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Journal of Behavioral Addictions
Joshua B. Grubbs
Rory C. Reid
Beáta Bőthe
Zsolt Demetrovics
Eli Coleman
Neil Gleason
Michael H. Miner
Johannes Fuss
Verena Klein
Karol Lewczuk
Mateusz Gola
David P. Fernandez
Elaine F. Fernandez
Stefanie Carnes
Michal Lew-Starowicz
Drew Kingston
, and
Shane W. Kraus


Background and aims

The World Health Organization's International Classification of Diseases (ICD-11) includes Compulsive Sexual Behavior Disorder (CSBD), a new diagnosis that is both controversial and groundbreaking, as it is the first diagnosis to codify a disorder related to excessive, compulsive, and out-of-control sexual behavior. The inclusion of this novel diagnosis demonstrates a clear need for valid assessments of this disorder that may be quickly administered in both clinical and research settings.


The present work details the development of the Compulsive Sexual Behavior Disorder Diagnostic Inventory (CSBD-DI) across seven samples, four languages, and five countries.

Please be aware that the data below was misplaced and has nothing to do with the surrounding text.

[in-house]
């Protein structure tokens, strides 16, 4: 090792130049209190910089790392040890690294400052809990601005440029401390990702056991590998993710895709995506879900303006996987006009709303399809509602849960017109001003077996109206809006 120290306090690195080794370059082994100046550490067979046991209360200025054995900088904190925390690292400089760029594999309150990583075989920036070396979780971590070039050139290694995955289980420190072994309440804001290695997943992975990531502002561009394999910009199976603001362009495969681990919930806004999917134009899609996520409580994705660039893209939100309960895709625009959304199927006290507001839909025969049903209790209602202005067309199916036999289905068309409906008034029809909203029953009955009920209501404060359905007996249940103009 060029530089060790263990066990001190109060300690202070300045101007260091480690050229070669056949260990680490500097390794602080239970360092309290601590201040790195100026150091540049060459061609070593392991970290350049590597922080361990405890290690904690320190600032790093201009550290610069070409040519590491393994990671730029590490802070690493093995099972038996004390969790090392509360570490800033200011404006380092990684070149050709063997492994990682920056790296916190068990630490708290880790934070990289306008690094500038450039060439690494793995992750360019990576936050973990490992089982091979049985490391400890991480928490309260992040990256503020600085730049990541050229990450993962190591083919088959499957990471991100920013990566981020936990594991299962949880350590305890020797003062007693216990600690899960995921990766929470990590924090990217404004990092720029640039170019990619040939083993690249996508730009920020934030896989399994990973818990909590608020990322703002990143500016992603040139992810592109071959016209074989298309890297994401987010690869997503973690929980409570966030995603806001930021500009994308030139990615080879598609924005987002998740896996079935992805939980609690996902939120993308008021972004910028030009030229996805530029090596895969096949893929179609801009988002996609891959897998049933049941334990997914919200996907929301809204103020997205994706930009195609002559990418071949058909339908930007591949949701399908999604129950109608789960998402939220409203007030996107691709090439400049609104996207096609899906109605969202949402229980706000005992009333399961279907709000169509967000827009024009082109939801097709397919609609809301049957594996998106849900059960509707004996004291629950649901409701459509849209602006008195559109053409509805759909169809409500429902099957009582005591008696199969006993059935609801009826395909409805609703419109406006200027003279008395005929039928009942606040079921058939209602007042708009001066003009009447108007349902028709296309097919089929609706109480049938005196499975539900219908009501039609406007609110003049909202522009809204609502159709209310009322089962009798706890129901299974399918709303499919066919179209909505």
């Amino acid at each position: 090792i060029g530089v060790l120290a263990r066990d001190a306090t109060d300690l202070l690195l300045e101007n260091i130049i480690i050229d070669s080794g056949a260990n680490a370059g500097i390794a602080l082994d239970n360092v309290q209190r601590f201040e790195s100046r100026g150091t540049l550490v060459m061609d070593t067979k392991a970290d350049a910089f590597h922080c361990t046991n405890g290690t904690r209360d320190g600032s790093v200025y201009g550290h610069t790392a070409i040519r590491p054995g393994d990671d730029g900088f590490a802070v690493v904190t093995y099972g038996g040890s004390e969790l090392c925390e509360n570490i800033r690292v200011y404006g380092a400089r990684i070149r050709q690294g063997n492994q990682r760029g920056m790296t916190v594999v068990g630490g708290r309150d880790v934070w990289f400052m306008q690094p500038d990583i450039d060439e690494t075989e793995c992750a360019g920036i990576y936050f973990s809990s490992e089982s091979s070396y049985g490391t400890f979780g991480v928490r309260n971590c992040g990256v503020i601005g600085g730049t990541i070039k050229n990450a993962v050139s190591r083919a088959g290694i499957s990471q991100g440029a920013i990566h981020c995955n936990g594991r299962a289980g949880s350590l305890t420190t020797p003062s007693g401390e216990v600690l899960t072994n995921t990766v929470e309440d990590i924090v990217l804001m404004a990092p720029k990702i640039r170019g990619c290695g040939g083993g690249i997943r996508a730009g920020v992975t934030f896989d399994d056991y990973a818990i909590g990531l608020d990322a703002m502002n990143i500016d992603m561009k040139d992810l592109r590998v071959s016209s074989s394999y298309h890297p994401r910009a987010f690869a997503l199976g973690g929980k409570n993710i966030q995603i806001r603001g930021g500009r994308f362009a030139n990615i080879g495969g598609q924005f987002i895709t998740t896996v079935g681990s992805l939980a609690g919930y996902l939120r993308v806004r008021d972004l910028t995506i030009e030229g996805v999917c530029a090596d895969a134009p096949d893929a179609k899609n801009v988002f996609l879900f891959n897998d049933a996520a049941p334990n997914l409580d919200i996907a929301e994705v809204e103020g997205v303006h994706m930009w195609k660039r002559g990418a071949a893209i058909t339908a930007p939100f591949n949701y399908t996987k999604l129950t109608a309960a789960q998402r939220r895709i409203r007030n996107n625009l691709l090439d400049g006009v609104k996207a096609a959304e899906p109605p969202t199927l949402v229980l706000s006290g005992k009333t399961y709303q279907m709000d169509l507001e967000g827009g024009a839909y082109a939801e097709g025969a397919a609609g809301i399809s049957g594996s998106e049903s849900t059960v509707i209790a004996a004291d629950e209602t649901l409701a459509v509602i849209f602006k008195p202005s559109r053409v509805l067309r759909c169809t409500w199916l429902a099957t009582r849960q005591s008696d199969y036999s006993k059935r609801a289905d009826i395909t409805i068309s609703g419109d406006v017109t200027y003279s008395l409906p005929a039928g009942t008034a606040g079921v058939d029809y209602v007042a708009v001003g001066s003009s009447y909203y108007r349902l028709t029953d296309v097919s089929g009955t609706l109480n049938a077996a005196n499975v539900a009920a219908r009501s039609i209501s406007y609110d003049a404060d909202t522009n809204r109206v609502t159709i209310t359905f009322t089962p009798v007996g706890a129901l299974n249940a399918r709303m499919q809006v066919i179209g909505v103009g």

In the first study, data were collected in community samples drawn from Malaysia (N = 375), the U.S. (N = 877), Hungary (N = 7,279), and Germany (N = 449). In the second study, data were collected from nationally representative samples in the U.S. (N = 1,601), Poland (N = 1,036), and Hungary (N = 473).


Across both studies and all samples, results revealed strong psychometric qualities for the 7-item CSBD-DI, demonstrating evidence of validity via correlations with key behavioral indicators and longer measures of compulsive sexual behavior. Analyses from nationally representative samples revealed residual metric invariance across languages, scalar invariance across gender, strong evidence of validity, and utility in classifying individuals who self-identified as having problematic and excessive sexual behavior, as evidenced by ROC analyses revealing suitable cutoffs for a screening instrument.


Collectively, these findings demonstrate the cross-cultural utility of the CSBD-DI as a novel measure for CSBD and provide a brief, easily administrable instrument for screening for this novel disorder.

Open access